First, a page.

Records of Gordon & Blair Ltd, brewers, Edinburgh, Scotland

Scope and Content

  • Photographs c1960-c1990;
  • Historical Notes c1980s.

Administrative / Biographical History

Gordon & Blair Ltd, brewers in Edinburgh, Scotland, was registered as a limited company on 13 May 1898, and resulted from a merger between James Gordon & Co, brewers, and wine and spirit merchants of Glasgow, Scotland, and Charles Blair & Co, brewers of Edinburgh. James Gordon had entered the employ of Steel, Coulson & Co, brewers of Edinburgh, in 1863 before setting up on his own business in 1878 as a wine and spirit merchant,  and brewers agent. He held agencies for Charles Blair's Craigwell Brewery, and George Dalrymple's Home Brewery at Parkhead, Invernairn Street, Glasgow.

When George Dalrymple died in the 1890s, James Gordon acquired the Home Brewery. The Craigwell Brewery was established by Charles Blair's father, John, at the North Back Canongate, Edinburgh, in 1822.

Charles succeeded to his father's business in 1873, and he changed the name of the firm to Charles Blair & Co. The company gained a good reputation for its products, and this probably enabled funding for the reconstruction of the brewery, and employment of one of Edinburgh's well-known brewery architects and engineers  , Peter L Henderson, to carry out the project, at the end of the nineteenth century. In 1894, Charles Blair & Co extended the business with the acquisition of a site on the south side of the North Back Canongate, where a forty-quarter maltings was built. Production from the two breweries continued much along the same lines after the merger, as it had done before it, with the Home Brewery concentrating on stout and porter brewing, and the Craigwell Brewery continuing mainly to produce Pale Ales. James Gordon was appointed to the position of Managing Director for an initial period of five years.

In 1914, Charles Blair retired from the Board of Directors and was replaced by John Gordon. This resulted in the Gordon family controlling the company from then until its demise. In the early twentieth century, due to pollution, there had been problems with the water supply at the Craigwell Brewery. This problem was eradicated by the sinking of a new well by R Henderson & Co, Edinburgh, shortly before the First World War broke out. But new problems of a financial nature were encountered towards the end of the war. Around 1920, the Home Brewery ceased brewing, although bottling and the distribution depot continued. However, due to continuing financial difficulties, the company reformed and became Gordon & Blair (1923) Ltd. Around 1939, the Home Brewery was finally disposed of to Maclachlans Ltd, brewers of Edinburgh and Glasgow, Scotland. After the Second World War, Gordon & Blair (1923) Ltd were further weakened by outside circumstances; a drop in demand, and the spread of the tied house system being partly responsible, amongst other things. So the company leased the Low Calton Maltings to a variety of other firms in turn. When the brewing licence came up for renewal in 1953 the firm had already decided to cease brewing. Problems were still being had with the water supply, and financial losses continued.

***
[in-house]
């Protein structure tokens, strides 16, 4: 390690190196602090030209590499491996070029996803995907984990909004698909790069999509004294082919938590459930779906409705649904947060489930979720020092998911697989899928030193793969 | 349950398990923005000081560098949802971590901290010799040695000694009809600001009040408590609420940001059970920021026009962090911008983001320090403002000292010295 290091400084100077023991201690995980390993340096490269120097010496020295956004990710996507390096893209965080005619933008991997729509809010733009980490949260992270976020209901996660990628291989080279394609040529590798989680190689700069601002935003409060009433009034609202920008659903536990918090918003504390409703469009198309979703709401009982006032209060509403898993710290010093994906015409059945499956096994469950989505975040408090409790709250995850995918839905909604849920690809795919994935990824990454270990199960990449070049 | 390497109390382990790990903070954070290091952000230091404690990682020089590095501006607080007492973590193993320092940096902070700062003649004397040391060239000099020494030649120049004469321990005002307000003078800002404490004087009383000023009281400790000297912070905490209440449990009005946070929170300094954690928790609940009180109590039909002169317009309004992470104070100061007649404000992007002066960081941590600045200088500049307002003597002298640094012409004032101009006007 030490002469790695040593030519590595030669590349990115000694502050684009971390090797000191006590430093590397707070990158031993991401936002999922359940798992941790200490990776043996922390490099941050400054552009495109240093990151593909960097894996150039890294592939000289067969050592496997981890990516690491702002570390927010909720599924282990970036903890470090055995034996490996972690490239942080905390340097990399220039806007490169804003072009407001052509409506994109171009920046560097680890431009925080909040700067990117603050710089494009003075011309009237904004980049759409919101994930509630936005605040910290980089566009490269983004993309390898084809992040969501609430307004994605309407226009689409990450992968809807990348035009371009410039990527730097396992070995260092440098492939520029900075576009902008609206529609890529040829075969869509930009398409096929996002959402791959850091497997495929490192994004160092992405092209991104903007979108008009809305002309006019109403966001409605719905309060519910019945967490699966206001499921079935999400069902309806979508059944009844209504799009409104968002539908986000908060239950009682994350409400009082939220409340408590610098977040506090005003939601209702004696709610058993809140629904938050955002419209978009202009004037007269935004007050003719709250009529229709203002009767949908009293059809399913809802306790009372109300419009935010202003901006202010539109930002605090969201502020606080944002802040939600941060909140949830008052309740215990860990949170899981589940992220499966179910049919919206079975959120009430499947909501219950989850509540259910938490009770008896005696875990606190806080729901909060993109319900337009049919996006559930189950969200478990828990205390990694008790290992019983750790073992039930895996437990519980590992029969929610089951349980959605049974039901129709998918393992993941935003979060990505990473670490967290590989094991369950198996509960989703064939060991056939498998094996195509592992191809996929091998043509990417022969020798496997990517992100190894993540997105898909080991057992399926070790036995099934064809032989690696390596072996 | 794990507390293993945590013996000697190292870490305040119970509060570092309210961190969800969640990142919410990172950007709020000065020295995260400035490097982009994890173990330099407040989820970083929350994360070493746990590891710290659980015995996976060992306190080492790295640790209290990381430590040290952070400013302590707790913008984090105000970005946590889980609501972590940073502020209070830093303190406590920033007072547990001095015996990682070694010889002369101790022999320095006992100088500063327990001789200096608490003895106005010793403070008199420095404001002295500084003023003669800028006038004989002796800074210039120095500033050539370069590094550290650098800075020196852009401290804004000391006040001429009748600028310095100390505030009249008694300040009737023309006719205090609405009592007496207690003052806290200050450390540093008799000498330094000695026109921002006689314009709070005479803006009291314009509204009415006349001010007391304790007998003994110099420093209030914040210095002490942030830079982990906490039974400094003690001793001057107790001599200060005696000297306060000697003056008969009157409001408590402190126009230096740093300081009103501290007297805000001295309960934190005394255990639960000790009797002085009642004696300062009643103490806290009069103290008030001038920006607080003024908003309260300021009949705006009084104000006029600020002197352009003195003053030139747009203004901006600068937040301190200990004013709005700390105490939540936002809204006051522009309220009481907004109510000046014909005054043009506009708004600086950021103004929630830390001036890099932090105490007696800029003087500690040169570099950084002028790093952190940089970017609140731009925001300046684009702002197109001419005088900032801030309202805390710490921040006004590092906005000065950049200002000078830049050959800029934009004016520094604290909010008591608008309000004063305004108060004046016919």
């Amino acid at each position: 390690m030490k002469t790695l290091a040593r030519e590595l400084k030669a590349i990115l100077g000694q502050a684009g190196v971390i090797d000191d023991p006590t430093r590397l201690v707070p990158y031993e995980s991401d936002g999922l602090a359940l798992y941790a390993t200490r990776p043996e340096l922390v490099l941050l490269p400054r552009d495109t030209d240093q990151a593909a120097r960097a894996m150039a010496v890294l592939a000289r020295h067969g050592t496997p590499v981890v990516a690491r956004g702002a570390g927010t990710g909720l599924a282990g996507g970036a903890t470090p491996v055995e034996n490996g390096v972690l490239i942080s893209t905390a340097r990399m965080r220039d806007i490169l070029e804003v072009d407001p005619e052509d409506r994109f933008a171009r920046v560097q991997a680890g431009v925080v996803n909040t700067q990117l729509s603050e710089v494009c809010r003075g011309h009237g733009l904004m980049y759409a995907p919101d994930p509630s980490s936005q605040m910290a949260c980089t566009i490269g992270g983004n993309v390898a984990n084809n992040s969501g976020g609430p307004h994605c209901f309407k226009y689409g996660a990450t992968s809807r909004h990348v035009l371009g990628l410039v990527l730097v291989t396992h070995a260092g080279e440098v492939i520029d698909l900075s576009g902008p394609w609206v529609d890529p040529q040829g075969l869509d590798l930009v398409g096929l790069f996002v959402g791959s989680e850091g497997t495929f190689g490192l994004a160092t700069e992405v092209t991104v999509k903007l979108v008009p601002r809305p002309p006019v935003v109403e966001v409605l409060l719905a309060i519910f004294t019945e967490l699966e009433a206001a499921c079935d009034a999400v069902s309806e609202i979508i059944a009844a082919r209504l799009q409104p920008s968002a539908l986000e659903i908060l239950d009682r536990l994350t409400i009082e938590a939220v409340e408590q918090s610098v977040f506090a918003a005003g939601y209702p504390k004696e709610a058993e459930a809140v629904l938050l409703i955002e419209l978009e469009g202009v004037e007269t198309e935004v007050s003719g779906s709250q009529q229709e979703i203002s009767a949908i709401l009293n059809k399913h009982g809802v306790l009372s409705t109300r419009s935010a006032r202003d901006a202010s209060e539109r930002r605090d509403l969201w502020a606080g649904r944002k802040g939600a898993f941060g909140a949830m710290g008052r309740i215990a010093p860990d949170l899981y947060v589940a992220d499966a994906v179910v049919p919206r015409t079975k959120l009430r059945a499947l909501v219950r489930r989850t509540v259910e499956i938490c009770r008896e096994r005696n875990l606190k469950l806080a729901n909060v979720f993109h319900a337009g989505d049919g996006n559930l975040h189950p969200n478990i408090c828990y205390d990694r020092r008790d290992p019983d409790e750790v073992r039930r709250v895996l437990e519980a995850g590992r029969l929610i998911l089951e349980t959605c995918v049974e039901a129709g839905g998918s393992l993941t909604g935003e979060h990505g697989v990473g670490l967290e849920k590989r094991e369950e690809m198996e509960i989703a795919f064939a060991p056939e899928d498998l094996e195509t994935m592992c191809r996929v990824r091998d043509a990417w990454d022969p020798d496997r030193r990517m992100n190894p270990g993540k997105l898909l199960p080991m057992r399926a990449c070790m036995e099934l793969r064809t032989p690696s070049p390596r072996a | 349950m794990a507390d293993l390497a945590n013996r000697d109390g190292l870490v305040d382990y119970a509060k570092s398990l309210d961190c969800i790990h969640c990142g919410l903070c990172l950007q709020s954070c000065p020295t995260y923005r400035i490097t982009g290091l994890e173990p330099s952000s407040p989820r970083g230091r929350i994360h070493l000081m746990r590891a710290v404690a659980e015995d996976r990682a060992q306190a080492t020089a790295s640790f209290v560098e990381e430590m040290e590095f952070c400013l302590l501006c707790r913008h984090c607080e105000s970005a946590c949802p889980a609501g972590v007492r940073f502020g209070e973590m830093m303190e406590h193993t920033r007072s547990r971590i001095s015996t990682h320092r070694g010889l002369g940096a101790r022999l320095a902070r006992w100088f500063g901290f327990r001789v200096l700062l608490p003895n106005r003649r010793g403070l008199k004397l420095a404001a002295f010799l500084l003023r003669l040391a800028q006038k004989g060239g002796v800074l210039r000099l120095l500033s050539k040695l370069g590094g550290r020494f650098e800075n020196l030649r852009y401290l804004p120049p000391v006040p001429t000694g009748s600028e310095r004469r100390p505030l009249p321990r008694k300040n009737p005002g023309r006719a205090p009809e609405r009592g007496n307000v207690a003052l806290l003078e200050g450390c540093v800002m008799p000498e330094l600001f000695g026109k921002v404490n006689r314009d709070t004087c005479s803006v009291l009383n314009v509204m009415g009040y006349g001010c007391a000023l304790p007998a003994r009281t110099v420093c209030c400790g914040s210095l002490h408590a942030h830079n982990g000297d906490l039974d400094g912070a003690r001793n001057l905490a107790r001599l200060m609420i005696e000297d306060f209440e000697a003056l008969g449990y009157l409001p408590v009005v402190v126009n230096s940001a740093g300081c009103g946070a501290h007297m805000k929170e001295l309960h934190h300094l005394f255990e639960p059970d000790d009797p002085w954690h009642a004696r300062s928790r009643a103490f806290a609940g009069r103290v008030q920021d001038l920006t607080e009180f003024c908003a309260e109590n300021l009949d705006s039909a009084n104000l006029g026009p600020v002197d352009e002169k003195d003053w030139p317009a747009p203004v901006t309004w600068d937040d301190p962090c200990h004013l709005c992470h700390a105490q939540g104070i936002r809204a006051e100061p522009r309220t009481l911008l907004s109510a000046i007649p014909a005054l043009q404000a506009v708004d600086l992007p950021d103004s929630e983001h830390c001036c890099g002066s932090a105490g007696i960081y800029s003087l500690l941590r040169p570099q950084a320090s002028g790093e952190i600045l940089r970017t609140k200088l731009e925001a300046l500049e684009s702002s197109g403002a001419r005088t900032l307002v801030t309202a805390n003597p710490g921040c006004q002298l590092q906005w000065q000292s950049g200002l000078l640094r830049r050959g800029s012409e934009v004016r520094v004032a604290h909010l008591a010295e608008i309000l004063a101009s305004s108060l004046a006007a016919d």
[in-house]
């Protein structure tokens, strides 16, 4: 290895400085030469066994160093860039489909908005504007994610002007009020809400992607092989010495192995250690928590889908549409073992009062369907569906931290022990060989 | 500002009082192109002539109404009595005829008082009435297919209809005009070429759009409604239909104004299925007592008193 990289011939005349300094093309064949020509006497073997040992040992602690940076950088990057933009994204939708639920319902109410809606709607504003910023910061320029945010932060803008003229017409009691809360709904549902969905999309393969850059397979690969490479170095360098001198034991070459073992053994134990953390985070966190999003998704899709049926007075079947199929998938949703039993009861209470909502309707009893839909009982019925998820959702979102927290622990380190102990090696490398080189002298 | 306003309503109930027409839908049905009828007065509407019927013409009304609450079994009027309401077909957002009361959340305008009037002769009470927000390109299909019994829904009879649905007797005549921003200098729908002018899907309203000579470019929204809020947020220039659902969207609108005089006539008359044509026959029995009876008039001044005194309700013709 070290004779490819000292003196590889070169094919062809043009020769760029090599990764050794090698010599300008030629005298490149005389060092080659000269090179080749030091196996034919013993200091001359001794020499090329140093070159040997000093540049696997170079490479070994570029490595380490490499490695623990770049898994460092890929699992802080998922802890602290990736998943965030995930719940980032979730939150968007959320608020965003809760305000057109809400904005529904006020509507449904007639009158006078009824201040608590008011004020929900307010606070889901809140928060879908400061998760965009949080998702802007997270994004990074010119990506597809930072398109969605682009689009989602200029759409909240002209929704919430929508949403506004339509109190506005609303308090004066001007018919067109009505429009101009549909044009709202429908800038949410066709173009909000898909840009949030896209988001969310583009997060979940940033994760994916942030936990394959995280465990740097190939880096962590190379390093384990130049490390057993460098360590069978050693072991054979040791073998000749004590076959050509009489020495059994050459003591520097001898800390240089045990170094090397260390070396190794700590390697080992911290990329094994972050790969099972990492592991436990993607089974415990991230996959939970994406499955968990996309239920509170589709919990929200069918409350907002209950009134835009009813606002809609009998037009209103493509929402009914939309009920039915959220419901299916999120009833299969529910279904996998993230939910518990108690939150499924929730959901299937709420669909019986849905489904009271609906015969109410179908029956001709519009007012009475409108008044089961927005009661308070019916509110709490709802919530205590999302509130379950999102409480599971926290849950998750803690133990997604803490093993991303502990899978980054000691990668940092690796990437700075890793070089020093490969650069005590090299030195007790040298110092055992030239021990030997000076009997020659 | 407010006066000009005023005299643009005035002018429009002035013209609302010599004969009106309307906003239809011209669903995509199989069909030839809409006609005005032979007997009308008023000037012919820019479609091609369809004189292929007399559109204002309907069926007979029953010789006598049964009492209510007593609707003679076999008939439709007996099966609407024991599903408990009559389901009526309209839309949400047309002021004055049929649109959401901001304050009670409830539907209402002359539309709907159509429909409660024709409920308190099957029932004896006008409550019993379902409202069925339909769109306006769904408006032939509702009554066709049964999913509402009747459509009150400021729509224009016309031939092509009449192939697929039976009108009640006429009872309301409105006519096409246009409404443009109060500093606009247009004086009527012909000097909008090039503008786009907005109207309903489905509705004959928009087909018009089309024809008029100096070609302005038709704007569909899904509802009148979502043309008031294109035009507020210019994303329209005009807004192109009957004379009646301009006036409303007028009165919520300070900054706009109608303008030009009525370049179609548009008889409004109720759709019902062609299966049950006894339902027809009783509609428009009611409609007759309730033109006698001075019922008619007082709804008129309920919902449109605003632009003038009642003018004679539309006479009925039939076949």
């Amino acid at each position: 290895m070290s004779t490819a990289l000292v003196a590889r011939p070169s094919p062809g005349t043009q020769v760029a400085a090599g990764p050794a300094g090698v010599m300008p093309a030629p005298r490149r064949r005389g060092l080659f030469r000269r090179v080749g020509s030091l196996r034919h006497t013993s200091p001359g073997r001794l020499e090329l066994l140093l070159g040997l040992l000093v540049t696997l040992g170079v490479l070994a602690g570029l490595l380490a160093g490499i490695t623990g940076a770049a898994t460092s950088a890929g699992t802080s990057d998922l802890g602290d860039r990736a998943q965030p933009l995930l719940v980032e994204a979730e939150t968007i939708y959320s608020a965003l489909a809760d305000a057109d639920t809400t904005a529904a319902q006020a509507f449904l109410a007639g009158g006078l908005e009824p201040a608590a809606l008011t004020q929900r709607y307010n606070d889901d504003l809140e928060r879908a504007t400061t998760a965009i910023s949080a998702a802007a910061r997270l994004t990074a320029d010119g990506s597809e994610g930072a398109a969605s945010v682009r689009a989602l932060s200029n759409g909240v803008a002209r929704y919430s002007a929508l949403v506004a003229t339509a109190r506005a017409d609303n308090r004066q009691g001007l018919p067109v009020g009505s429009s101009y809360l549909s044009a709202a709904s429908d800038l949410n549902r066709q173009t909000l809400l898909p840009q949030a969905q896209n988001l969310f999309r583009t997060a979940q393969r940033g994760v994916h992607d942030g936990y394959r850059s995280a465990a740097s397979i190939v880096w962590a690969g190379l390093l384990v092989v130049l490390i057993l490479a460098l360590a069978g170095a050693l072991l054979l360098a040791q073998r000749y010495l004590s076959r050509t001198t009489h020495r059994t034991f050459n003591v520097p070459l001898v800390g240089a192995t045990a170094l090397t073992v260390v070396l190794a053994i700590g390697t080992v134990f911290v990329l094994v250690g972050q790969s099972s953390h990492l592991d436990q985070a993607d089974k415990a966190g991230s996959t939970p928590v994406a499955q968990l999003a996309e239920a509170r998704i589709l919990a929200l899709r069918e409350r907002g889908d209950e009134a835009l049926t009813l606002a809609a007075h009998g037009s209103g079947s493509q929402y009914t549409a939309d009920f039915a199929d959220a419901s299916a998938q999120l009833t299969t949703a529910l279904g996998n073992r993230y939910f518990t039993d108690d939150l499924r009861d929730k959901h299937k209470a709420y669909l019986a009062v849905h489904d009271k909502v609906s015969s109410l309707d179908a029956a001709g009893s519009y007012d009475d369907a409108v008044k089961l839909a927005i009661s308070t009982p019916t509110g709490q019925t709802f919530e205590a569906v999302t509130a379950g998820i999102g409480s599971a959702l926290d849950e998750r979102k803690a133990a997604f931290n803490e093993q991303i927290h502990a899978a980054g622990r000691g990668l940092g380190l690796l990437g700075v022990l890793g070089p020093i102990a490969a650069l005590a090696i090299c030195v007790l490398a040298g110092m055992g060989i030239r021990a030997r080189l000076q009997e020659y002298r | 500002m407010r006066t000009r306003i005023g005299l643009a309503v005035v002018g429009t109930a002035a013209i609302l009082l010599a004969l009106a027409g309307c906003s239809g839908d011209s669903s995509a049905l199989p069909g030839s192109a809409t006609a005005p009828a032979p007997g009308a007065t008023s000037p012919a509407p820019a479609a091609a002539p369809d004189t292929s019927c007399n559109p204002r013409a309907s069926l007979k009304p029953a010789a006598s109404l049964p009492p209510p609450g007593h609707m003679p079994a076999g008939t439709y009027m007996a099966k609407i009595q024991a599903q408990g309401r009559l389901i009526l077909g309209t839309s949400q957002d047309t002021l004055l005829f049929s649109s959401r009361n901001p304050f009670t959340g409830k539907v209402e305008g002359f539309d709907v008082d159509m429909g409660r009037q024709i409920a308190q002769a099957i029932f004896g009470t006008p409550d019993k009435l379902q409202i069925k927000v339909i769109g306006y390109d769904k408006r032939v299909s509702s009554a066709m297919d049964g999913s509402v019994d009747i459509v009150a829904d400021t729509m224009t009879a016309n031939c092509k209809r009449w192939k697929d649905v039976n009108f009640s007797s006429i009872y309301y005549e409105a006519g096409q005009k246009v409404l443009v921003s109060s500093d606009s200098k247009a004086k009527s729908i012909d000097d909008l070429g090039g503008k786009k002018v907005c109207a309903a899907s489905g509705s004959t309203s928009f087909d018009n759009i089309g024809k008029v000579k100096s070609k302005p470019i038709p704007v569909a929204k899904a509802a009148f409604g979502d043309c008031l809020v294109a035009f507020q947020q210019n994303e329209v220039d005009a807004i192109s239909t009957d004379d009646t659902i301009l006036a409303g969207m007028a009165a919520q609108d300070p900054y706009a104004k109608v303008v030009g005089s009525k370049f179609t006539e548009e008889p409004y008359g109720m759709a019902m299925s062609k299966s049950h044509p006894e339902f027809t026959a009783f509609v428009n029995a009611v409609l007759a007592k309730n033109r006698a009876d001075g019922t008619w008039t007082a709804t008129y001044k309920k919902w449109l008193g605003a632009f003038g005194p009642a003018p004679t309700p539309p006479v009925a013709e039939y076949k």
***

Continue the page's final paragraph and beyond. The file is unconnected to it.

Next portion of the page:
The company entered into an agreement with George Mackay & Co Ltd of St Leonards Brewery, Edinburgh, who agreed to supply Gordon & Blair with five thousand barrels of beer for a year, beginning 1 October 1953. And so Gordon & Blair continued to bottle beer at the Craigwell Brewery, continued to advertise and distribute beers, and renewed their brewing licence. In November 1954, George Mackay & Co Ltd acquired the entire share capital of Gordon & Blair (1923) Ltd, and the latter became a subsidiary of Mackays. The Craigwell Brewery was closed down and sold in 1955, with the remaining operations being transferred to the St Leonards Brewery. In 1960, Mackay & Co, under the name of Gordon & Blair, went to court over tax assessments for the years 1956-1959. They lost the case and the subsequent appeal. Mackay & Co found themselves in financial difficulties soon after these court cases, and they themselves were acquired by Seagar-Evans Ltd in 1962, and then Watney Mann Ltd, brewers of London, England, in 1963. The Craigwell Brewery was sold to MacNabs of Perth, and became a Cash-and-Carry warehouse. The building went on to become a furniture store before finally being converted into flats.

Source: McMaster, Charles, "Gordon & Blair Ltd. The Craigwell Brewery, Edinburgh & The Home Brewery, Glasgow" in "Scottish Brewing Archive Newsletter" No 17 (Summer 1990)


The material is arranged according to the Scottish Brewing Archive classification scheme used within all SBA collections.

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Custodial History

Custody of the Scottish Brewing Archive was transferred to Glasgow University Archive Services in 2008.


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Related Material

  • GB 248 SC: Records of Steel, Coulson & Co Ltd;
  • GB 248 MK: Records of G Mackay & Co Ltd;
  • GB 248 GJM: Records of G & J Maclachlan Ltd;
  • GB 248 ARTEFACTS: Scottish Brewing Archive Artefacts Collection

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